Is Chronology Significant?
A new section begins with “Then I saw” (kai eidon), a very common phrase in Revelation, occurring thirty-two times. Premillennialists maintain the phrase has chronological significance, but amillennialists say this is not necessarily the case. Given the diversity of usage of the phrase, it is difficult to argue that it clearly points to a new section chronologically. It is quite possible that 20:1–10 describes from another angle the events recorded in 19:11–21, as we have often seen Revelation recapitulate the time of the end.
Satan’s power is limited and circumscribed by God, while God’s plan for his own will be realized, and hence we can be full of hope for the future.
One significant problem with the premillennial view is that Jesus had destroyed all unbelievers at the end of chapter 19; thus it is difficult to understand how anyone could enter the millennium with an unglorified body. Why would Satan need to be bound if the armies opposing God were destroyed at the second coming? Historic premillennialists argue the armies in chapter 19 do not represent all people—some were not destroyed at the second coming and thus enter the millennium. However, nowhere else is there any indication that some human beings are not judged at the second coming. Perhaps there is ammunition for the premillennial view in Zechariah 14; there the Lord judges and slays those opposed to him (Zech. 14:12), but some remain who refuse to worship the Lord, and because of their recalcitrance the Lord withholds rain (vv. 17–19).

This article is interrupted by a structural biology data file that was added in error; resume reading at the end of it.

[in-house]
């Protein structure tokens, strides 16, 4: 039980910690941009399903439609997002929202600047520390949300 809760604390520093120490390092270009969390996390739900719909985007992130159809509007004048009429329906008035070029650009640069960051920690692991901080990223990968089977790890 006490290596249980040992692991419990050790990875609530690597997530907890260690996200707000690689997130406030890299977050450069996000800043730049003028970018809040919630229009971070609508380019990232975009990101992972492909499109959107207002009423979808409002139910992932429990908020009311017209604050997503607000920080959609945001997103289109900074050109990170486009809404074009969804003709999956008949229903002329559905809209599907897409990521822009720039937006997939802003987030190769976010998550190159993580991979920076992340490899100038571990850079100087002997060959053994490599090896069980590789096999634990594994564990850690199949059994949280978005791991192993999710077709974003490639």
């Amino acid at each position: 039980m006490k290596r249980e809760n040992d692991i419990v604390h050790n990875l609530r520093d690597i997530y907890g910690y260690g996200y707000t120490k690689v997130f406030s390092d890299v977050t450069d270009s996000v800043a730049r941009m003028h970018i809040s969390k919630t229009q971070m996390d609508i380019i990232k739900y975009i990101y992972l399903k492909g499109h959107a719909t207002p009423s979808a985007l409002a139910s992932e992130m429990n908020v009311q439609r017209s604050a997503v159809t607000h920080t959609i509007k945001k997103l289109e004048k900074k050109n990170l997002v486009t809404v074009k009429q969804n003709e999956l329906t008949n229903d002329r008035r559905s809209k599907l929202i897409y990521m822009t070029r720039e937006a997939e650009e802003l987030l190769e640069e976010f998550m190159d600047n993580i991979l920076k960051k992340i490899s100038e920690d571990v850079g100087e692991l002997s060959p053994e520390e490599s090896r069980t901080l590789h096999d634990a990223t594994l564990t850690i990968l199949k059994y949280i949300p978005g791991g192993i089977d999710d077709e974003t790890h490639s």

Angels descending from heaven are a common feature in Revelation, and here an angel holds in his hand the key to the abyss and a great chain (cf. Rev. 9:1, 11; 11:7; 17:8; cf. also Luke 8:31; Rom. 10:7). The angel seizes the dragon, the great monster opposing the people of God, and binds him in the pit for a thousand years. We see an interesting parallel text in Isaiah 24:21–22: “On that day the Lord will punish the host of heaven, in heaven, and the kings of the earth, on the earth. They will be gathered together as prisoners in a pit; they will be shut up in a prison, and after many days they will be punished.” The dragon is described further (cf. also Rev. 12:9) as the ancient serpent who deceived Eve (Gen. 3:1, 2, 4, 13, 14; cf. Ps. 91:13; Isa. 27:1; 2 Cor. 11:3) and as the Devil (the slanderer of God’s people) and Satan (the adversary of God’s people).